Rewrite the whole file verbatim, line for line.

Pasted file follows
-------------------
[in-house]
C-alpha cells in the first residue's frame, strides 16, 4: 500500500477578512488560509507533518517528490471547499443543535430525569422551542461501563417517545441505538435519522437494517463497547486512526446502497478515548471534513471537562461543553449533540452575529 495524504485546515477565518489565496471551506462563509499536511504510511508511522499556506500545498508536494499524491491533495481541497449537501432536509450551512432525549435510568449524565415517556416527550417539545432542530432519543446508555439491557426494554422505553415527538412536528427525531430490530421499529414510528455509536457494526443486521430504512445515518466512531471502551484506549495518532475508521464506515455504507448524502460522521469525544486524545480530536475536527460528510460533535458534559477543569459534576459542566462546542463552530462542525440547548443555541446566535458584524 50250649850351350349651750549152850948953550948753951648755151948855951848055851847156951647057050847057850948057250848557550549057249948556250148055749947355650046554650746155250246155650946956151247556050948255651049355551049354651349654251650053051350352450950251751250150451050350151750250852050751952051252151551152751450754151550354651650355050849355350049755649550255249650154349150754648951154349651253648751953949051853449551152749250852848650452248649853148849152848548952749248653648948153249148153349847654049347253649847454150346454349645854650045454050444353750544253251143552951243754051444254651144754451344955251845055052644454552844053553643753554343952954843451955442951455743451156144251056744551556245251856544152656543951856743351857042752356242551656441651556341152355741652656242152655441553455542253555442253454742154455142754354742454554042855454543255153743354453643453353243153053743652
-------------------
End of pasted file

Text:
[in-house]
C-alpha cells in the first residue's frame, strides 16, 4: 500500500477578512488560509507533518517528490471547499443543535430525569422551542461501563417517545441505538435519522437494517463497547486512526446502497478515548471534513471537562461543553449533540452575529 495524504485546515477565518489565496471551506462563509499536511504510511508511522499556506500545498508536494499524491491533495481541497449537501432536509450551512432525549435510568449524565415517556416527550417539545432542530432519543446508555439491557426494554422505553415527538412536528427525531430490530421499529414510528455509536457494526443486521430504512445515518466512531471502551484506549495518532475508521464506515455504507448524502460522521469525544486524545480530536475536527460528510460533535458534559477543569459534576459542566462546542463552530462542525440547548443555541446566535458584524 50250649850351350349651750549152850948953550948753951648755151948855951848055851847156951647057050847057850948057250848557550549057249948556250148055749947355650046554650746155250246155650946956151247556050948255651049355551049354651349654251650053051350352450950251751250150451050350151750250852050751952051252151551152751450754151550354651650355050849355350049755649550255249650154349150754648951154349651253648751953949051853449551152749250852848650452248649853148849152848548952749248653648948153249148153349847654049347253649847454150346454349645854650045454050444353750544253251143552951243754051444254651144754451344955251845055052644454552844053553643753554343952954843451955442951455743451156144251056744551556245251856544152656543951856743351857042752356242551656441651556341152355741652656242152655441553455542253555442253454742154455142754354742454554042855454543255153743354453643453353243153053743652